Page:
Recreational hunting Conducted in accordance with applicable regulations, including stated limits and licensing requirements.
Renewable energy Permit will be required, and conditionally allowed depending on nature of proposal and its location.
Aquaculture Permit will be required, and conditionally allowed depending on nature of proposal and its location.
Commercial fisheries/harvest: Bottom trawling Prohibition following Government of Canada decision on recommendations from the national advisory panel on MPA standards.
Oil and gas exploration and exploitation Prohibition under the Canada National Marine Conservation Areas Act.
Mining Prohibition under the Canada National Marine Conservation Areas Act.

Key

At the national scale, activity or use is deemed to be consistent with the purpose of the zone, and must be conducted in accordance with the purpose and objectives of an NMCA.
Conditionally allowed if activity aligns with site-specific objectives, and will depend on nature of proposal and its location.
Activity is deemed to be inconsistent with the purpose of the zone or the NMCA and will not be allowed.

Notes:

  • Note that some NMCAs may be more restrictive if that is decided upon during the collaborative management planning process.
  • Activities related to search and rescue, Canadian sovereignty or security will not be restricted by NMCA zoning.
  • The rights of Indigenous peoples are respected in NMCAs. Regulations or zoning restrictions do not apply to rights-based access and use of NMCAs by Indigenous peoples, except in consultation with Indigenous rights holders.


C. Enhanced protection of marine biodiversity and ecosystems within NMCAs

NMCAs are places that protect and conserve healthy and resilient marine ecosystems. The Canada National Marine Conservation Areas Act provides fundamental protection to these areas through a prohibition on oil, gas, mineral and aggregate exploration and exploitation, and by placing strict limits on ocean disposal. The Canadian Environmental Protection Act, 1999; the Fisheries Act; and the Species at Risk Act also provide protection to these areas. A legally enforceable zoning framework will provide additional protection.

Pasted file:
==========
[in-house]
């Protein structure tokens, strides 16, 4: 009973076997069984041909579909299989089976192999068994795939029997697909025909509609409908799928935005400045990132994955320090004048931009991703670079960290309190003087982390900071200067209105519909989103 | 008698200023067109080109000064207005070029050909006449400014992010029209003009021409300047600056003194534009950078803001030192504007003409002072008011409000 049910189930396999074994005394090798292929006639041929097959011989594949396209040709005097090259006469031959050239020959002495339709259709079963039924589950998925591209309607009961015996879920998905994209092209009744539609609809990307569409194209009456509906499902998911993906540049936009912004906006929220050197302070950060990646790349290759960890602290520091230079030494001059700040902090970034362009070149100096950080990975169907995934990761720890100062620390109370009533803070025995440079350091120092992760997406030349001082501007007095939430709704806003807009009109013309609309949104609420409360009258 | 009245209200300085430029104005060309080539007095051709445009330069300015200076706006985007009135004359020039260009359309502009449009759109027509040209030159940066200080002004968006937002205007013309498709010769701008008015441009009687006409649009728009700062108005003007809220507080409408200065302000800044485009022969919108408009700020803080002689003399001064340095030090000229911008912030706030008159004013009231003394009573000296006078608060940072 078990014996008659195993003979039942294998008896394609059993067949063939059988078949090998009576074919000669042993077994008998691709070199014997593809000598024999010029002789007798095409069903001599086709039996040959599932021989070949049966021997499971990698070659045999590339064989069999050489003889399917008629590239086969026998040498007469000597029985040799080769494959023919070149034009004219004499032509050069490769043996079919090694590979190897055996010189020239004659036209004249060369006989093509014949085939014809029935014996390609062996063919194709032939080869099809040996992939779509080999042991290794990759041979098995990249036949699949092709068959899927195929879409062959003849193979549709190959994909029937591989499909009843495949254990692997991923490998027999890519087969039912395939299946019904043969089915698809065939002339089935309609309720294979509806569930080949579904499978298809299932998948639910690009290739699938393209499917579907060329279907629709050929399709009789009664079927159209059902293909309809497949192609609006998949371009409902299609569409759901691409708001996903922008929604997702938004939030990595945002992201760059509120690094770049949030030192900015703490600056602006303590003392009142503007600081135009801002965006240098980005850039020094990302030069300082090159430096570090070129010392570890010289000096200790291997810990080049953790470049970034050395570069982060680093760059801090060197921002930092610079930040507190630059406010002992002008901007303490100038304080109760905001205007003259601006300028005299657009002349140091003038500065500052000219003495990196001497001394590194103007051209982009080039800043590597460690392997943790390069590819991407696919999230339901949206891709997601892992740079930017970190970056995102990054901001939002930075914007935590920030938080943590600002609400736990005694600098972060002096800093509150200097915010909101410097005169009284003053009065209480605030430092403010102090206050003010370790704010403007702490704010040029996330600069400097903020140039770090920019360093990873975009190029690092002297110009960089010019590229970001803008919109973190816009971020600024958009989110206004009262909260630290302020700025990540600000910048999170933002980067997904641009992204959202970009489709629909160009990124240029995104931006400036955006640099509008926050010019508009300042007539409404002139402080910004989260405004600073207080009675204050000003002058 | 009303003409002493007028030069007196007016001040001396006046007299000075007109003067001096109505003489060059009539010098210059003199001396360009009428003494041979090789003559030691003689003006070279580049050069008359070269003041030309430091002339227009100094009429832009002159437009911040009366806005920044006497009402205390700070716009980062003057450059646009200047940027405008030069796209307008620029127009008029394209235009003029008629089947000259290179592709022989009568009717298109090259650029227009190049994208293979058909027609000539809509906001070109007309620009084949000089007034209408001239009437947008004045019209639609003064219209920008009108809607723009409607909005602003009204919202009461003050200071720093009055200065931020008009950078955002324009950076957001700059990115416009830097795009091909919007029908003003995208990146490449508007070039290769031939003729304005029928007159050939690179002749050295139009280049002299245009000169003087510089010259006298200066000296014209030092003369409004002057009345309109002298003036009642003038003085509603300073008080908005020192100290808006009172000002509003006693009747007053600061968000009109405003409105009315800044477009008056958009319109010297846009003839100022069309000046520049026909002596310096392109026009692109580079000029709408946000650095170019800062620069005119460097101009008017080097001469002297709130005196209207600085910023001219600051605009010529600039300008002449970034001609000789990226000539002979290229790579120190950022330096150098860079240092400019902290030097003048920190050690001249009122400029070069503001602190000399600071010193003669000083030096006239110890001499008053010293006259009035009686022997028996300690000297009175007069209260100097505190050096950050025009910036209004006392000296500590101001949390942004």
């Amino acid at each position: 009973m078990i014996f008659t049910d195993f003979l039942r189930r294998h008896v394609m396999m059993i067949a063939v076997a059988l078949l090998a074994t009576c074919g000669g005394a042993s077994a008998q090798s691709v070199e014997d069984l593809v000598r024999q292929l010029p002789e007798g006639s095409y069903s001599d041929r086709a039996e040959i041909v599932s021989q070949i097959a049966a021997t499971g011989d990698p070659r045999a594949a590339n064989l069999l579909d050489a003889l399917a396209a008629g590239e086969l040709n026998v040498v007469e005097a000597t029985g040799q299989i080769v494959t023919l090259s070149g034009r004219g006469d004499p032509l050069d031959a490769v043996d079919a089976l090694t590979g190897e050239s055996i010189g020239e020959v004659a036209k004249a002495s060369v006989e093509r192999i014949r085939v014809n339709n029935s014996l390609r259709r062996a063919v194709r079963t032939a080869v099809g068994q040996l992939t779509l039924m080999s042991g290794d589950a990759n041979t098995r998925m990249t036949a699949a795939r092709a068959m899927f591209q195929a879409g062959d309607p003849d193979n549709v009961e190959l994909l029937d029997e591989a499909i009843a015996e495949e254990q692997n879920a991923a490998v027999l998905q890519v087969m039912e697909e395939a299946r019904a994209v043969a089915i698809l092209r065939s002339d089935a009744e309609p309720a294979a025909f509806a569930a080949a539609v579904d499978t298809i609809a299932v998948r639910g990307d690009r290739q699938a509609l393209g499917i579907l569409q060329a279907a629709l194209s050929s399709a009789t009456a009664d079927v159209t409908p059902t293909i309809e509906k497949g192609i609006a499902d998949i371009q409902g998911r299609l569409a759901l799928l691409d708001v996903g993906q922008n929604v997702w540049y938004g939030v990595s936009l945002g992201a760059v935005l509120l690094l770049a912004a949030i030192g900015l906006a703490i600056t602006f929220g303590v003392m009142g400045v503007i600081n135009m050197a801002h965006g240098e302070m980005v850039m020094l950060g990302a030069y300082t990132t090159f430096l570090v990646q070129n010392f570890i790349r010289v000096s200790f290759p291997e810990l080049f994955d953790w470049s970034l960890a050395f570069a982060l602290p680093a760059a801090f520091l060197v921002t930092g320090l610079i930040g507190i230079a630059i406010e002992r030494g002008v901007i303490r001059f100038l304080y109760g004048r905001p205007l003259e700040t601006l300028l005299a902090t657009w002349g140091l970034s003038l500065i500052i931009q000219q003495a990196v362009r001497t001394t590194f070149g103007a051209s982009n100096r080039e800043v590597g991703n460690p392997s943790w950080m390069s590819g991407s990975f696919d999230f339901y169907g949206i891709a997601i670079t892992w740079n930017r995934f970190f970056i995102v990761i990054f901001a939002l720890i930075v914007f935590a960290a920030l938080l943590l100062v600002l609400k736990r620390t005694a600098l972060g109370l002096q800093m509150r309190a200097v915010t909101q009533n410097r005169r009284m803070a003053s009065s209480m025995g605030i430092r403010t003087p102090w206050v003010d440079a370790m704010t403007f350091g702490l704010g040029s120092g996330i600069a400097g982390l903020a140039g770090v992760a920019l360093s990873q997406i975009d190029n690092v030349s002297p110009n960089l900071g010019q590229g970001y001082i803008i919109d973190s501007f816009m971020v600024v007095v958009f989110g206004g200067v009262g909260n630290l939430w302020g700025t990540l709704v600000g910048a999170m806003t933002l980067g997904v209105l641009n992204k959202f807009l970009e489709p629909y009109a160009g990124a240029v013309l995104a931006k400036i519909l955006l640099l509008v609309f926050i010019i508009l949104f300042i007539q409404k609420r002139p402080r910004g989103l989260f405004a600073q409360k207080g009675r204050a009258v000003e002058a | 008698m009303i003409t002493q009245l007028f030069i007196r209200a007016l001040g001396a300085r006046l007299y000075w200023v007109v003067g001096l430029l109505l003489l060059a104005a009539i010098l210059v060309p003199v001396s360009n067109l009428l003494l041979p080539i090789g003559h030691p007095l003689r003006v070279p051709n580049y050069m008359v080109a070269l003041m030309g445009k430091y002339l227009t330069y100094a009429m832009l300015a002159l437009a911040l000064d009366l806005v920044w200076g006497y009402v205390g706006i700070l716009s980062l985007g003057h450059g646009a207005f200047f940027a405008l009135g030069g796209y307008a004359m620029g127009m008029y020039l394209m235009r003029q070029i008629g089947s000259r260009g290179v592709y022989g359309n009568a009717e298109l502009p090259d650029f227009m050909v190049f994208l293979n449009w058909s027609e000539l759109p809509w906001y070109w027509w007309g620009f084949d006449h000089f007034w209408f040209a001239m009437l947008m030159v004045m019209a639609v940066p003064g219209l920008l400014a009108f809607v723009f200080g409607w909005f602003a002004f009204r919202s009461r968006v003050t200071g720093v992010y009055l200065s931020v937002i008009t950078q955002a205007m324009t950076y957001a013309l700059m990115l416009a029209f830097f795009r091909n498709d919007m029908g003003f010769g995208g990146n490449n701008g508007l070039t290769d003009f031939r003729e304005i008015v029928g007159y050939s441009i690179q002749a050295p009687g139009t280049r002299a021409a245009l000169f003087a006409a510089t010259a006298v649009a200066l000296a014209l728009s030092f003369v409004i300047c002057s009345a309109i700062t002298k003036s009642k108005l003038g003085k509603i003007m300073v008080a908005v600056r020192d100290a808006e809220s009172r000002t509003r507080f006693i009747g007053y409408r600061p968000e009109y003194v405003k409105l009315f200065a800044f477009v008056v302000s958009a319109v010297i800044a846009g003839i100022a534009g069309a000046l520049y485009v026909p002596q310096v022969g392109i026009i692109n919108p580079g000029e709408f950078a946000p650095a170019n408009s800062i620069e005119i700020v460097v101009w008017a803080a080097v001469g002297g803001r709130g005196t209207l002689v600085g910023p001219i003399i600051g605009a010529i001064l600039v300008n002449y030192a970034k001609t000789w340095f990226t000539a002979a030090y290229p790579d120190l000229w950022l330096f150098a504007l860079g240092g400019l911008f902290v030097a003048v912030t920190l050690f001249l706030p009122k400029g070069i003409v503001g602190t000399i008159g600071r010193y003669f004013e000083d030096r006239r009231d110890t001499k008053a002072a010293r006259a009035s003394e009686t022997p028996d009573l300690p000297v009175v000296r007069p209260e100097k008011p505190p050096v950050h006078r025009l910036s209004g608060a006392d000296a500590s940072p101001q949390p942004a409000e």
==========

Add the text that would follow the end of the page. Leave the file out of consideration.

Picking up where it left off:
What we’re proposing

Some issues are not adequately covered by existing legislation in ways that ensure the protection of ecosystems and specific elements within ecosystems in NMCAs. Parks Canada is proposing regulatory changes that would accomplish the following:

  • Provide for the management and control of activities that could impact species at risk and their habitats within NMCAs.
  • In collaboration with other jurisdictions, protect species and habitats by taking measures to prevent the introduction of invasive alien species and manage the relocation of species.
  • In collaboration with Transport Canada, manage aircraft and drone use to prevent danger or disturbance to wildlife and wildlife habitat and promote public safety and public enjoyment within NMCAs.
  • Protect ecosystems, cultural resources and visitor safety through temporary closures or restrictions. This would give Parks Canada managers the ability to close or restrict specific areas or activities within an NMCA on a case-by-case basis for reasons that relate to:
    • imminent and significant risk to visitor safety
    • responding to critical or key life cycle functions (e.g. narwhal calving that may change spatially through time)